About this Archive
Gay News was a fortnightly newspaper in the United Kingdom. It was founded in June 1972 in a collaboration between former members of the Gay Liberation Front and members of the Campaign for Homosexual Equality (CHE). At the newspaper's height, circulation was approximately 18,000 copies.
The original editorial collective included Denis Lemon (editor), Martin Corbett - who later was an active member of ACT UP, David Seligman, a founder member of the London Gay Switchboard collective, Ian Dunn of the Scottish Minorities Group, Glenys Parry (national chair of CHE), Suki J. Pitcher, and Doug Pollard. Pollard later went on to launch the weekly gay newspaper, Gay Week (affectionately known as Gweek). Amongst Gay News' early "Special Friends" were Graham Chapman of Monty Python's Flying Circus, his partner David Sherlock, and Antony Grey, secretary of the UK Homosexual Law Reform Society from 1962 to 1970.
Gay News was the response to a nationwide demand by lesbians and gay men for news of the burgeoning liberation movement. The paper played a pivotal role in the struggle for gay rights in the 1970s in the UK. It was described by Alison Hennegan (who joined the newspaper as Assistant Features Editor and Literary Editor in June 1977) as the movement's "debating chamber". Although essentially a newspaper, reporting alike on discrimination and political and social advances, it also campaigned for further law reform. Gay News campagined for parity with the heterosexual age of consent of sixteen, against the hostility of the church which treated homosexuality as a sin, and the medical profession which treated homosexuality as a pathology. It campaigned for equal rights in employment (notably in the controversial area of the teaching profession) and the trades union movement, at a time when left politics in the United Kingdom was still historically influenced by its Nonconformist roots in its hostility to homosexuality.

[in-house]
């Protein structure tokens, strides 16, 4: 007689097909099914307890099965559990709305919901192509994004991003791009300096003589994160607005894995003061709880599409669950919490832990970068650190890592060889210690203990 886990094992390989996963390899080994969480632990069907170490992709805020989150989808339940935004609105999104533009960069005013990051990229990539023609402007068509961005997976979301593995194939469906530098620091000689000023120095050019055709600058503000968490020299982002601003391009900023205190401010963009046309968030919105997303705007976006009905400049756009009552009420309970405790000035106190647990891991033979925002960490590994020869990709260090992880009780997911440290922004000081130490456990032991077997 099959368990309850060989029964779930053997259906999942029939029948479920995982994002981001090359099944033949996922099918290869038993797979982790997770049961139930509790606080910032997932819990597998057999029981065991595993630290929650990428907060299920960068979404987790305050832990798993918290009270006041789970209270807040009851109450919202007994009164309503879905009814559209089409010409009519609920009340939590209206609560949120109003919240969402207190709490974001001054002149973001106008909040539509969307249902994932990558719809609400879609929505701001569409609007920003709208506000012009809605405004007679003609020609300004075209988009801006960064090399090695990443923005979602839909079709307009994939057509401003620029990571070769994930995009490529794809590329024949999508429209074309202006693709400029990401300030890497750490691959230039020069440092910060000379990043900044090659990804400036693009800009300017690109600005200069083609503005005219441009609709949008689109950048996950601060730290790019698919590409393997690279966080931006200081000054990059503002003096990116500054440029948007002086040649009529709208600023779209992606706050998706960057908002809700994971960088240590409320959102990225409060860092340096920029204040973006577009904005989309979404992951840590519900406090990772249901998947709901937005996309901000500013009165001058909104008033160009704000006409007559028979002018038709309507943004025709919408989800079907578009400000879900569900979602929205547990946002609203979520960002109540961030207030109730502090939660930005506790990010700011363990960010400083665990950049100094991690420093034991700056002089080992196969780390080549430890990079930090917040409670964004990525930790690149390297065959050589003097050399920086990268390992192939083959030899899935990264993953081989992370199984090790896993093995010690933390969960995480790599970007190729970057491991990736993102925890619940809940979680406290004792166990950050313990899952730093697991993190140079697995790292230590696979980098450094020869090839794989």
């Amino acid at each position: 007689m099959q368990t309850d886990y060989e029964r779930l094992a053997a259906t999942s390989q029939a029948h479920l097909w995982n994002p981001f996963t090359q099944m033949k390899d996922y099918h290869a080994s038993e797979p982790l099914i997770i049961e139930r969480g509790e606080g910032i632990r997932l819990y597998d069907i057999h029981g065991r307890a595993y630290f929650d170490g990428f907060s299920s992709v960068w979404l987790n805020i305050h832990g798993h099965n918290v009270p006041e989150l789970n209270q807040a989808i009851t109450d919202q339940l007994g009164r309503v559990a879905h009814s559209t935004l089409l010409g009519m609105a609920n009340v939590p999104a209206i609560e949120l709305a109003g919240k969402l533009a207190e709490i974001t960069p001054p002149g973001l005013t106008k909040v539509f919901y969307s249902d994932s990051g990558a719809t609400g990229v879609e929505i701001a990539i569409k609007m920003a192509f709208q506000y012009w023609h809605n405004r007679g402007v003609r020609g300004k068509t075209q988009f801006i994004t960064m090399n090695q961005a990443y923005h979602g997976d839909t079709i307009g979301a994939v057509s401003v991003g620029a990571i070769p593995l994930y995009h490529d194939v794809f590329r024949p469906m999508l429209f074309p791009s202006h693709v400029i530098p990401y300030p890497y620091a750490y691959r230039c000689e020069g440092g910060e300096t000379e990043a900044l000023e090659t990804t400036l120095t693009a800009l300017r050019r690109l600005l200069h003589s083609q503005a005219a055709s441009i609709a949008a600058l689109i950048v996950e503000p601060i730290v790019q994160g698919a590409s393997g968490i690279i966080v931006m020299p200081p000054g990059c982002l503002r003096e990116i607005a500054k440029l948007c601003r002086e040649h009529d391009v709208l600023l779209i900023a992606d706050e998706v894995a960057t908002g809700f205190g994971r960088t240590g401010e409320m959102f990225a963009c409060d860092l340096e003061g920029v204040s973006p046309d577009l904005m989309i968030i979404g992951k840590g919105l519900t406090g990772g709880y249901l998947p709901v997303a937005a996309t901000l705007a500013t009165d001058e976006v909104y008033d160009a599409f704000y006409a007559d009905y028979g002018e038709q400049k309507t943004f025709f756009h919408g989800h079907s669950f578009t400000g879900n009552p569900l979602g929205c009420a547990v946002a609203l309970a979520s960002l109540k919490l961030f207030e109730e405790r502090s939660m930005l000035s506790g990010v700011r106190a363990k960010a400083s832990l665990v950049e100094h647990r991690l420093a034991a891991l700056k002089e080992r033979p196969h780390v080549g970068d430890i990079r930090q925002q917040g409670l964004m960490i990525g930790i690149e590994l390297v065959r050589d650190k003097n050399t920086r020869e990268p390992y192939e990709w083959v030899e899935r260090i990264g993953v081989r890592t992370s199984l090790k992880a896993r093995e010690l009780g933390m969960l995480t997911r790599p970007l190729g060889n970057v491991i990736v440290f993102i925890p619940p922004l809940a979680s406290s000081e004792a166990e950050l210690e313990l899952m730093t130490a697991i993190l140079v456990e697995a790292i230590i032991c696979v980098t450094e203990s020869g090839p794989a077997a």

The paper and its editors were often in the courts, being charged with obstruction (1972), obscenity (1974) and blasphemy (1976). Despite this, a successful campaign was launched by various gay groups to force WH Smith, who largely controlled newspaper distribution in the UK, to distribute and sell the paper.
Gay News Ltd ceased trading on 15 April 1983.
Scope and content
Photographs of cinemas, theatres, personalities and events, and miscellaneous images published in Gay News, (n.d.)